UN Security Council meets for humanitarian aid to Syria

The UN Security Council meets behind closed doors on Monday to discuss ways to increase humanitarian assistance to Syria after the earthquake, amid growing calls for new border crossings to open to deliver aid in the northwest. from the country.

During this private meeting requested by Switzerland and Brazil, responsible for the case, the humanitarian head of the UN agency, Martin Griffiths, who was in Turkey and Syria this weekend, will give an assessment of the situation to the members of the Council.

But, prior to this meeting, their message was clear.

“So far, we have failed the people of northwest Syria. No wonder they feel left behind,” Griffiths said on Twitter on Sunday. “Our obligation is to fix this flaw as soon as possible,” she added.

The 7.8 magnitude earthquake that hit Syria and Turkey on Feb. 5 left at least 35,000 dead and communities in both countries are desperate for emergency aid.

Prior to the earthquake, nearly all of the critical humanitarian aid for the more than four million people living in the rebel-held areas of northwest Syria was delivered from Turkey through the Bab al-Hawa crossing.

This is thanks to a cross-border mechanism created in 2014 by a UN resolution, contested by Damascus but also by Moscow, a permanent member of the Security Council with veto power, which has sought in recent years to reduce the number of border crossings from four to one.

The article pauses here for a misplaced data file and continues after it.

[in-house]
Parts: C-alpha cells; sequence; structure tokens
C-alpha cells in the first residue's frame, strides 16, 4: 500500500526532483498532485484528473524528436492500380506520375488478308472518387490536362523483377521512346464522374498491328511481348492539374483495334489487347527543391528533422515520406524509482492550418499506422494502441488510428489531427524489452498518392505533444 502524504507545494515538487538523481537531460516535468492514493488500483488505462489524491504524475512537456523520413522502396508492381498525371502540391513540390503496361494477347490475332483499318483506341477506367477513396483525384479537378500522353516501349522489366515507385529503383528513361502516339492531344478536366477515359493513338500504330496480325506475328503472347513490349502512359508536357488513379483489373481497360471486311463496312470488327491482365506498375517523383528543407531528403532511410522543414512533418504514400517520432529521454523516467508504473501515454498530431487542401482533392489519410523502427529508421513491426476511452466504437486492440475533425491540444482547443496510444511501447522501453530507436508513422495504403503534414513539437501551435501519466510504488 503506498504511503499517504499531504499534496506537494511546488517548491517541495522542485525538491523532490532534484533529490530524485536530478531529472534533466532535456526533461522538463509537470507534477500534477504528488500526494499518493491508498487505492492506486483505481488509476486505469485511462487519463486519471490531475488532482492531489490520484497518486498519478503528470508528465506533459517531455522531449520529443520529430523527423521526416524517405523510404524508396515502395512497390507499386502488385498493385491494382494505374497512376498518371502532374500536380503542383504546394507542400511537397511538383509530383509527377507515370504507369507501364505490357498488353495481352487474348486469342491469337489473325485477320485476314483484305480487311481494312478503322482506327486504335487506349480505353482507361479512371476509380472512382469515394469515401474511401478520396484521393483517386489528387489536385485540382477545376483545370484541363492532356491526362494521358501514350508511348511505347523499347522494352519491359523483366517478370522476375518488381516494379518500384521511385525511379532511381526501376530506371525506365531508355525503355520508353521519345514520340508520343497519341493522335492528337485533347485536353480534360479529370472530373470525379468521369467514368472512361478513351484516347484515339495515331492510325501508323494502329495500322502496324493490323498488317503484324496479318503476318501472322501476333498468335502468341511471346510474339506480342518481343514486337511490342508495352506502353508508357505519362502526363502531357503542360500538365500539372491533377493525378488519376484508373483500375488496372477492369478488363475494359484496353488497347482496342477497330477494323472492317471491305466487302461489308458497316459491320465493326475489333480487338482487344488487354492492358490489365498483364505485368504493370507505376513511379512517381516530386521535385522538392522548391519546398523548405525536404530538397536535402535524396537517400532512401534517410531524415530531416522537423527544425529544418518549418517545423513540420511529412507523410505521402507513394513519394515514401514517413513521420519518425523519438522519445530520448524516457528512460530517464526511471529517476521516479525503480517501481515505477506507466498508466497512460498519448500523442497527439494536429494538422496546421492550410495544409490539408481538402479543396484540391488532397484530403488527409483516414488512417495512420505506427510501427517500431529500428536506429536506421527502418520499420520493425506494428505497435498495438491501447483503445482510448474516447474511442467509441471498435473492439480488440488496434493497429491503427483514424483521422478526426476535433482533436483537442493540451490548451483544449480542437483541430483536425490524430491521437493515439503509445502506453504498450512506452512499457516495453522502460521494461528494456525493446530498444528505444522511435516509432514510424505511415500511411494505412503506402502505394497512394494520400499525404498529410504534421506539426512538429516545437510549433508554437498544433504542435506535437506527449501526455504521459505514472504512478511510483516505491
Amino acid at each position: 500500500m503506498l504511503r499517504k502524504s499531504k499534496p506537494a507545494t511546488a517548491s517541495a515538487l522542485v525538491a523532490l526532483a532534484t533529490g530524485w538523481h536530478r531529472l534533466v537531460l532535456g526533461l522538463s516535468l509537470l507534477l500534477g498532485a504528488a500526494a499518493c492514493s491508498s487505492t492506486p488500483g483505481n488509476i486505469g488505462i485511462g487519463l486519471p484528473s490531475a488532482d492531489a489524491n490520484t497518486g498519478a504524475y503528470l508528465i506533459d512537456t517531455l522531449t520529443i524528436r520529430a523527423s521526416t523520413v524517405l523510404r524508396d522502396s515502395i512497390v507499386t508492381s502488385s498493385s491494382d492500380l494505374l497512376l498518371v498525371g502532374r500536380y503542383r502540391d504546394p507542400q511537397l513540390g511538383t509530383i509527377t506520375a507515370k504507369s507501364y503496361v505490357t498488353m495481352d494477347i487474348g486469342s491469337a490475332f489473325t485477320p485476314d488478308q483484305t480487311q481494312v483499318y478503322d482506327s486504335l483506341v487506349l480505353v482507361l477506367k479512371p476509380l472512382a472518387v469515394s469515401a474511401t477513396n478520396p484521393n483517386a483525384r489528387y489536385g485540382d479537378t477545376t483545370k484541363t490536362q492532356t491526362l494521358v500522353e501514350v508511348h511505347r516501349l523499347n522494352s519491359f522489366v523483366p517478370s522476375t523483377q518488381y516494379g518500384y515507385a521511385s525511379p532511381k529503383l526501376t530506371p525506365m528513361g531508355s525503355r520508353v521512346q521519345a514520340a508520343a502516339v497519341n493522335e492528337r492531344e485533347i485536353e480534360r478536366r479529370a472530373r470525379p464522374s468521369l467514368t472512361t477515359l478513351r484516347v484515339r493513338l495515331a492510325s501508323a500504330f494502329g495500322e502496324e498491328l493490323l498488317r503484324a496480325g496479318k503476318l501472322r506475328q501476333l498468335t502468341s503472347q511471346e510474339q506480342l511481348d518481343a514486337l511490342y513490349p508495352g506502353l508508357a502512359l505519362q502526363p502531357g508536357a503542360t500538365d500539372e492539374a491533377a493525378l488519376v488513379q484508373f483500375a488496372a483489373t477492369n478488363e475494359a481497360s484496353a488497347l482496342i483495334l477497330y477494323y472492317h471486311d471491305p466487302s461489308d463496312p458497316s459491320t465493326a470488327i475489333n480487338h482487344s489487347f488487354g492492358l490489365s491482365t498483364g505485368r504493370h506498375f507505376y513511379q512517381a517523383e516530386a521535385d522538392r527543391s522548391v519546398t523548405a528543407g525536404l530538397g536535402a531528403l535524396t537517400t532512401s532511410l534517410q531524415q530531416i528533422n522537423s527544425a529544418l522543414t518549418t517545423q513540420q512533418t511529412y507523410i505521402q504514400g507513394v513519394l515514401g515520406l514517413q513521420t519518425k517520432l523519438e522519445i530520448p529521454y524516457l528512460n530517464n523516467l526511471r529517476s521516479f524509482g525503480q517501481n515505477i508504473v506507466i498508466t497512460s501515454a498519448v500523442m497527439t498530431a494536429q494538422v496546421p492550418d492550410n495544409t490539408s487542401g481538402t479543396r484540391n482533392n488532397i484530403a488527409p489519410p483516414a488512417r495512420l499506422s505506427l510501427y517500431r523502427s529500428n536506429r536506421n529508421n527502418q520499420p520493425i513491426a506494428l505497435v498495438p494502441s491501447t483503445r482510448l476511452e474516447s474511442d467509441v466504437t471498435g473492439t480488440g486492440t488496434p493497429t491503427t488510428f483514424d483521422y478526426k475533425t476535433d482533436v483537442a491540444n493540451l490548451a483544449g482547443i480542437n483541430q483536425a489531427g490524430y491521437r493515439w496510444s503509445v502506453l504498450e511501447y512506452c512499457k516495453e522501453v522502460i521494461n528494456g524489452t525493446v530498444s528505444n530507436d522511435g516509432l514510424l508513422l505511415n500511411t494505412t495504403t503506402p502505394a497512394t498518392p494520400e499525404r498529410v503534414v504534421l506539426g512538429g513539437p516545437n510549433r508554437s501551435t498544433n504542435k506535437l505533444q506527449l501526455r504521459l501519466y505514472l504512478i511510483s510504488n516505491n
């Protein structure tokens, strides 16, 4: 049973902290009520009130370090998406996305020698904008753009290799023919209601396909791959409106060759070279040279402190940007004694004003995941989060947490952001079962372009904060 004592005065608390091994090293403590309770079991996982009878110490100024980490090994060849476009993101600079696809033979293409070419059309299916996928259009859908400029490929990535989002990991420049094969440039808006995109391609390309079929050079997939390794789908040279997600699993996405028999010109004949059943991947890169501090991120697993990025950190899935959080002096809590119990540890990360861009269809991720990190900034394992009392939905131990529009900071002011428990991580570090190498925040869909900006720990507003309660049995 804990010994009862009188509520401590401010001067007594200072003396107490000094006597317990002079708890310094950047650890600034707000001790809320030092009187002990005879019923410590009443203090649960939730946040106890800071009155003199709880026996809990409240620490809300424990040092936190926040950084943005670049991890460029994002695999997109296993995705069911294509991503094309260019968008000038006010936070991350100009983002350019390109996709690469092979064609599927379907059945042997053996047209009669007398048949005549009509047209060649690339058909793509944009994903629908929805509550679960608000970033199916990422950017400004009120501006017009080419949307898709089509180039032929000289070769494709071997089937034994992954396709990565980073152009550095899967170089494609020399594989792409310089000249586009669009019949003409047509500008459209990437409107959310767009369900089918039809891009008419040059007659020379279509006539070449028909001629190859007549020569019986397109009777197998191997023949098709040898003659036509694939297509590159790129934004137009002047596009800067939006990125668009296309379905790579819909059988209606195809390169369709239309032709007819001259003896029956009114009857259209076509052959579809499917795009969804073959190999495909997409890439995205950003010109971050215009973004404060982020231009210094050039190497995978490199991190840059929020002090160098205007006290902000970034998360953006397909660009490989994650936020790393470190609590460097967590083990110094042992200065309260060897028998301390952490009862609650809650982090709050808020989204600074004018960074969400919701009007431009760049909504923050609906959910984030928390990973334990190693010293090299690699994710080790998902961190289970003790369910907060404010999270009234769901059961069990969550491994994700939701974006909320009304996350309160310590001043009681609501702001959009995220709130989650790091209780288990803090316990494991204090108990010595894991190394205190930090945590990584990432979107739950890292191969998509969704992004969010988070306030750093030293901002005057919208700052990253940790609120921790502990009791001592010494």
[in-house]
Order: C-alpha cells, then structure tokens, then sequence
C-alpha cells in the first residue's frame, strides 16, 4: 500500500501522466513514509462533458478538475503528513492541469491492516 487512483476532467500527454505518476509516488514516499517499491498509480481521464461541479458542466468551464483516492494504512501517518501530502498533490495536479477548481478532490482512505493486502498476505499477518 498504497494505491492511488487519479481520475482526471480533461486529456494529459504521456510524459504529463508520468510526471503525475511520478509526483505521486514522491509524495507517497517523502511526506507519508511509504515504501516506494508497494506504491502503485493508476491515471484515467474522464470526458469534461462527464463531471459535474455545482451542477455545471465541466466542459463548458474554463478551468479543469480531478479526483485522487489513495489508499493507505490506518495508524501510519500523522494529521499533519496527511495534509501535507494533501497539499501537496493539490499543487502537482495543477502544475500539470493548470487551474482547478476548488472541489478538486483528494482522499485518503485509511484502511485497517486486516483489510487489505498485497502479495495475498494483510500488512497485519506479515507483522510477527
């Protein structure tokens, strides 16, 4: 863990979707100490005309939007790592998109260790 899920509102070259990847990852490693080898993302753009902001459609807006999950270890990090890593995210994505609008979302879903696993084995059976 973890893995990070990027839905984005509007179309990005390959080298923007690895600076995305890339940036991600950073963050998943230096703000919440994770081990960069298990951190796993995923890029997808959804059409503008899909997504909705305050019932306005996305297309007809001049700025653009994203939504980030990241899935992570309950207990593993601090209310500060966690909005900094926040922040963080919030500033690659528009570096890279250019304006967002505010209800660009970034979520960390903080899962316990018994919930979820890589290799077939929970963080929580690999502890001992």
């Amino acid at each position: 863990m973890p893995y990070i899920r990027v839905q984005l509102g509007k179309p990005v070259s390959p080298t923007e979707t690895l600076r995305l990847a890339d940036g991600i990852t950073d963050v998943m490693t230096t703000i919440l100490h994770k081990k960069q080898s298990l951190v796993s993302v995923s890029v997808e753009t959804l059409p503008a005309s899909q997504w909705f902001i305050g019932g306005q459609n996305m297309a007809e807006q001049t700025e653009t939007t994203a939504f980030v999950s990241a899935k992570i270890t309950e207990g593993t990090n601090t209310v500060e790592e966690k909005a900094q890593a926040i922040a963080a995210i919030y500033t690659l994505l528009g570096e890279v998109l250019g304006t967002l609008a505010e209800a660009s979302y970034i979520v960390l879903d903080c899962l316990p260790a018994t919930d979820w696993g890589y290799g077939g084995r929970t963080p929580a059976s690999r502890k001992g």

The delivery of aid through Bab al-Hawa was interrupted by the earthquake, but has since resumed and requests for the opening of new crossings are multiplying.

“The populations of the affected areas are counting on us (…) We must immediately vote on a resolution to respond to the UN appeal to authorize the opening of new border crossing points for the delivery of humanitarian aid”, said the US ambassador to the UN, Linda Thomas-Greenfield, in a statement on Sunday, referring to two additional crossing points.

“We haven’t started discussing a resolution, but I’m sure we will,” said Maltese Ambassador Vanessa Frazier, who chairs the Council in February.

“We’re doing our job,” she added, when asked about criticism of the council for the slowness of the process.

“It doesn’t make sense for us to meet without information” coming from experts on the ground, Frazier added, echoing the argument made by Switzerland and Brazil, which last week indicated they wanted to hear from Griffiths before debating the issue.


© Agence France-Presse

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